More than two years after the FBI raided Sunset Mesa, a Montrose funeral home that allegedly had a side hustle involving the sale of corpses' body parts without the knowledge of their relatives, 43-year-old Megan Hess and her 66-year-old mother, Shirley Koch, who operated the facility, have been indicted by a grand jury.
According to the office of U.S. Attorney Jason Dunn, the pair have both been charged with six counts of mail fraud and three illegal-transportation-of-hazardous-materials beefs. Each of the former carries a possible maximum penalty of twenty years in prison, while the latter could result in five years plus a $250,000 fine per count.
The actions of Hess and Koch have already spawned multiple lawsuits, including one filed by lawyer Chris Cowan of Downs, McDonough & Cowan, LLC, a firm based in Durango, on behalf of clients such as Terri Thorsby, who was stunned when investigators revealed that her late mother, Mildred Carl, had been dismembered and the separate parts sold: Carl's head was shipped to one business, her arms, feet, knees and pelvis to another.
"The families of my clients want to thank the grand jury and U.S. Attorney’s Office for their dedication pursuing justice for this awful criminal behavior," Cowan notes via email. "I know all the families will follow the prosecution of these allegations against Ms. Hess and Mrs. Koch."
Echoing these thoughts is Michael Burg of Denver's Burg Simpson, who's handling two civil cases on behalf of more than seventy plaintiffs, including Bobby Espinoza, who told us in 2018 about the trauma that he and other relatives suffered after learning that the body of his late father, Jerry Espinoza Sr., who'd been assigned to Sunset Mesa for care, had also been dismembered and sold for parts; Jerry's head and legs were carved from his body and his torso and pelvis severed prior to their distribution to three different purchasers.
"We're really happy and want to thank the grand jury and the FBI for the indictments," Burg says. "Only when people stand up and shine a bright light into the shadows is this kind of wrongdoing exposed. It's been a long time coming."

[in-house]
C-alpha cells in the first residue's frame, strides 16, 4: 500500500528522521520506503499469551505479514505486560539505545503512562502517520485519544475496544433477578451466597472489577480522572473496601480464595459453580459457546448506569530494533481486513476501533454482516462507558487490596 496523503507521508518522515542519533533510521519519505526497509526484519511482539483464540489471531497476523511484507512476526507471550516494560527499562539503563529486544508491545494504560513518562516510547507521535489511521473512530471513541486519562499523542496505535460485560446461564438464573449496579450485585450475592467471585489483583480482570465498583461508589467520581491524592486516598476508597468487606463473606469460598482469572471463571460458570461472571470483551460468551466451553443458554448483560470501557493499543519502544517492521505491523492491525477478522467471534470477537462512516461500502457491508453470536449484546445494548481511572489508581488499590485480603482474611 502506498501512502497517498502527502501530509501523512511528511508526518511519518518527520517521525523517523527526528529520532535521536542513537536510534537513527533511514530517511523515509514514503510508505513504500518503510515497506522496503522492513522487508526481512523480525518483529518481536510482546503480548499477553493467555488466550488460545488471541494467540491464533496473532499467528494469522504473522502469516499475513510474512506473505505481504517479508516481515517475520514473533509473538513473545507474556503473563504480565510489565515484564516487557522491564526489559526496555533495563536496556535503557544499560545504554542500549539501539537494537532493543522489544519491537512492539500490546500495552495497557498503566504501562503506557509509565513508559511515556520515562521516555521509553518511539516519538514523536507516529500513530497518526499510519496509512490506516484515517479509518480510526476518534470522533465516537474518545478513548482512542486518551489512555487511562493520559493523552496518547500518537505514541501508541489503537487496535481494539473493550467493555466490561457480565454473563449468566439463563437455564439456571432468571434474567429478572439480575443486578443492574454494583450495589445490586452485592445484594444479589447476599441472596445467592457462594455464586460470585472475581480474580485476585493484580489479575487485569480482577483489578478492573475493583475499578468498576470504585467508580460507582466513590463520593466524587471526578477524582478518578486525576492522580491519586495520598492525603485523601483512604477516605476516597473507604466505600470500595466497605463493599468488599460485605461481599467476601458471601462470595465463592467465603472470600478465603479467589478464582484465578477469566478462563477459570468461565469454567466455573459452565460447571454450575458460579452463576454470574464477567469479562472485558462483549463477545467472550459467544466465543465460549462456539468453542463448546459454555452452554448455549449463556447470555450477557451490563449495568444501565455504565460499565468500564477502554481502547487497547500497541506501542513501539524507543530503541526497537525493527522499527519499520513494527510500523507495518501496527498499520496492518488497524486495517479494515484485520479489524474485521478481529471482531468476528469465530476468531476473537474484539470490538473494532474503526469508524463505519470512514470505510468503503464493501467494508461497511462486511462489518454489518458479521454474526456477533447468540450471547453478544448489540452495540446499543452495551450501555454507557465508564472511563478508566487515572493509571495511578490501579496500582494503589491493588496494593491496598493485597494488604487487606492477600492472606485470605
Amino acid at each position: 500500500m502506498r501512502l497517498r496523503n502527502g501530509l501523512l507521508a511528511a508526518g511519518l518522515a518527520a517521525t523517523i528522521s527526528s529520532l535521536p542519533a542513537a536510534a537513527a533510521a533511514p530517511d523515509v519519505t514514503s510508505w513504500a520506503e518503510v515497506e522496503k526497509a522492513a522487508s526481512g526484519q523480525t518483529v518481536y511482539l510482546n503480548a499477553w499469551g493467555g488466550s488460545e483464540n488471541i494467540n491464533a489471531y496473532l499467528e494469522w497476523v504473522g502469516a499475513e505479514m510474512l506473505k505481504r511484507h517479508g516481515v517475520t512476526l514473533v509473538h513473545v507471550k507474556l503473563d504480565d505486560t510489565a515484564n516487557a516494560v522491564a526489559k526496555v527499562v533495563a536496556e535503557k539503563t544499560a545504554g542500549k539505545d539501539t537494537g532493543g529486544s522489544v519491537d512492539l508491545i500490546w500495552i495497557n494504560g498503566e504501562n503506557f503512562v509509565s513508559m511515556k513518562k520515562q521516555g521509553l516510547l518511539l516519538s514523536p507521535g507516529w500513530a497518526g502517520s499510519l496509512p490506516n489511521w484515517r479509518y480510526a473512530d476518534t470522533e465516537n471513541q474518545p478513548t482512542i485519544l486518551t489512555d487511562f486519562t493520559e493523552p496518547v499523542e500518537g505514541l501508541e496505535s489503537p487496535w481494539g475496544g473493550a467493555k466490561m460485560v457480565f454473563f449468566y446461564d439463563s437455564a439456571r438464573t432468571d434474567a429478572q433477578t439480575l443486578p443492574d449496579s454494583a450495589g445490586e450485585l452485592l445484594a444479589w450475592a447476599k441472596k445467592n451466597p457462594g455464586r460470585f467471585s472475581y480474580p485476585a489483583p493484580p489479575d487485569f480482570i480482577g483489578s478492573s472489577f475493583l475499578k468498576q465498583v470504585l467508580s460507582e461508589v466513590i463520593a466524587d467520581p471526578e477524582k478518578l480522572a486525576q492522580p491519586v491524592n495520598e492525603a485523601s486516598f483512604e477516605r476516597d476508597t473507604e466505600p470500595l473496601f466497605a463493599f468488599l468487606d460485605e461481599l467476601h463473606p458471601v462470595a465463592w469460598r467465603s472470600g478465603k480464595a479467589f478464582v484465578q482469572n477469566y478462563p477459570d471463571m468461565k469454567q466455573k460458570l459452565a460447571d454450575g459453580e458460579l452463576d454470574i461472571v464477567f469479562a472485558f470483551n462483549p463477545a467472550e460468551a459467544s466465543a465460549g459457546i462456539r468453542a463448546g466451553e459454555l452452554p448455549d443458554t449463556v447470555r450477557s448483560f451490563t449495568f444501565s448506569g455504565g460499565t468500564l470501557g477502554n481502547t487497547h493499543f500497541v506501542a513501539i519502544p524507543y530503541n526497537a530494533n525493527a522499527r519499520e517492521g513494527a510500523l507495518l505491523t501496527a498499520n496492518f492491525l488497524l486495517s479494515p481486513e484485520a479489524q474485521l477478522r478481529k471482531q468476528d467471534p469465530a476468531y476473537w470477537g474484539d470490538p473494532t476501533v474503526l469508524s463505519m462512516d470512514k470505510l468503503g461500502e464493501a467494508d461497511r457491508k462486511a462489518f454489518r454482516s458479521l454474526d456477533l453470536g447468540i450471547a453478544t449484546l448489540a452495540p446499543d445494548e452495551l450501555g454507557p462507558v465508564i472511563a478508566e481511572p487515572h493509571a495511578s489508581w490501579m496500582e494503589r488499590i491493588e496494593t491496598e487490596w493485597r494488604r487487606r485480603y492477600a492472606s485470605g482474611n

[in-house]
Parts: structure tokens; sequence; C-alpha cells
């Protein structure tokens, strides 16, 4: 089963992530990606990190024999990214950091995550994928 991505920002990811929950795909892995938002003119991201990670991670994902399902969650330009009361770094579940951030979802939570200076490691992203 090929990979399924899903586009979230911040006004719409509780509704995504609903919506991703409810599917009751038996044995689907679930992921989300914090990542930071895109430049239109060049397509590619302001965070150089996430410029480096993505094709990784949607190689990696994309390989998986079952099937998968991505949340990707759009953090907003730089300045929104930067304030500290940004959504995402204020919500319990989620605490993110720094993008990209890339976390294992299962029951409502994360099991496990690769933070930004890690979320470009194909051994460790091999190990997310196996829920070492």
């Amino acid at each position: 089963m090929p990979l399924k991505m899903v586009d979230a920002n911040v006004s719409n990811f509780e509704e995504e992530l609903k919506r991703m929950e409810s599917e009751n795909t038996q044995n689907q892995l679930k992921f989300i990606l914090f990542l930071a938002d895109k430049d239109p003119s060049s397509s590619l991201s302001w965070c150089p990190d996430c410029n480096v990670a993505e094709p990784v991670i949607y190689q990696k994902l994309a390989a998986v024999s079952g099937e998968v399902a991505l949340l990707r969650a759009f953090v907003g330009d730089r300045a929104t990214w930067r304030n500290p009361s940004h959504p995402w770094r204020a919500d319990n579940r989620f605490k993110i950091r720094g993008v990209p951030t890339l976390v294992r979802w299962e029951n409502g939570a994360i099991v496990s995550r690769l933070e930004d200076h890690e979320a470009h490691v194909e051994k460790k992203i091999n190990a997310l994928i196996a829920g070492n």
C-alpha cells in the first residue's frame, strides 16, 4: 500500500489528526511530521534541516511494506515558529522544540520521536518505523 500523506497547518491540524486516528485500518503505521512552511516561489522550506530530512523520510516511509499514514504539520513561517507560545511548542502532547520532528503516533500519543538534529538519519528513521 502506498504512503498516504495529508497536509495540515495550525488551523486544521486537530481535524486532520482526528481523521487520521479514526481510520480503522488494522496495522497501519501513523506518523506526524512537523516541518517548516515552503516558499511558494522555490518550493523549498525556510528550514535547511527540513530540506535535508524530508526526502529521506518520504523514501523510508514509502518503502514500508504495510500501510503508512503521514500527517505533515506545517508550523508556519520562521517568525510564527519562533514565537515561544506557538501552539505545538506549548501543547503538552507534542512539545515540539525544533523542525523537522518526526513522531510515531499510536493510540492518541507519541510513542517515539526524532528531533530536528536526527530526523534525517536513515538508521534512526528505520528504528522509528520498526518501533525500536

True enough. The aforementioned raid took place in February 2018, and ever since, a steady stream of horror stories have flowed from Sunset Mesa, including tales of relatives being given powdered cement that was passed off as cremains.
Such cases aren't unique: Westword obtained a human body parts price list from Biological Resource Center Inc., a now-defunct Arizona business that charged $200 for an elbow, $400 for a whole arm and shoulder, $3,300 for a torso with attached head (referred to as a "cephalus") and $5,000 for an intact corpse. Burg Simpson eventually won a lawsuit against BRC for more than $58 million — and Michael Burg contends that what took place at Sunset Mesa was even worse.
Cowan is uncertain that the Sunset Mesa case will lead to a similar reward. "We are likely to see a serious measure of justice handed to Ms. Hess and Mrs. Koch," he writes. "My law firm and I will continue to pursue civil remedies in the Montrose state courts. However, we are afraid significant monetary recoveries are doubtful."
In the meantime, the Colorado General Assembly has attempted to prevent a recurrence of such abuses, blessing a 2018 law prohibiting funeral homes and body brokerages being run out of the same location. And during the 2020 session, Representative Matt Soper introduced House Bill 20-1148, also known as the Human Remains Disposition Sale Businesses Act, which would make Hess's practices a Class 6 felony. The proposal has passed both chambers of the Colorado Legislature and is currently awaiting the signature of Governor Jared Polis, who is currently focusing his energies on the COVID-19 outbreak.
The indictments don't have any direct impact on the civil cases against Sunset Mesa, which are moving forward on a separate track. "We're fighting for our clients, who are grieving not only about the loss of their loved ones, but also because of the horrible things that were done by Megan Hess and her mother at Sunset Mesa. We're not going to rest until we find out about what happened to each and every one of them, and we also will continue to investigate the people and businesses who bought from Sunset Mesa, and who knew or should have known that the bodies weren't taken with informed consent."
In civil court, plaintiffs are held to a preponderance-of-the-evidence standard, as opposed to the criminal court requirement for proof beyond a reasonable doubt. Burg is confident that he'll be able to meet it for all the operations involved, since "our clients gave approval for the bodies to be cremated, but not for them to be cut up and sold."
From the conversations he's had with family members, the indictments "will give them some comfort. Many of our clients have been inquiring if and when there was going to be an indictment, and we've been telling them that the FBI was doing a full and complete investigation and the grand jury was meeting to determine what and how many charges could be brought. But it certainly doesn't take away the pain and guilt these people suffer knowing what happened to their loved ones' bodies, and we will continue to pursue the civil cases against these and other defendants until they're brought to justice."
Click to read the Sunset Mesa indictment.
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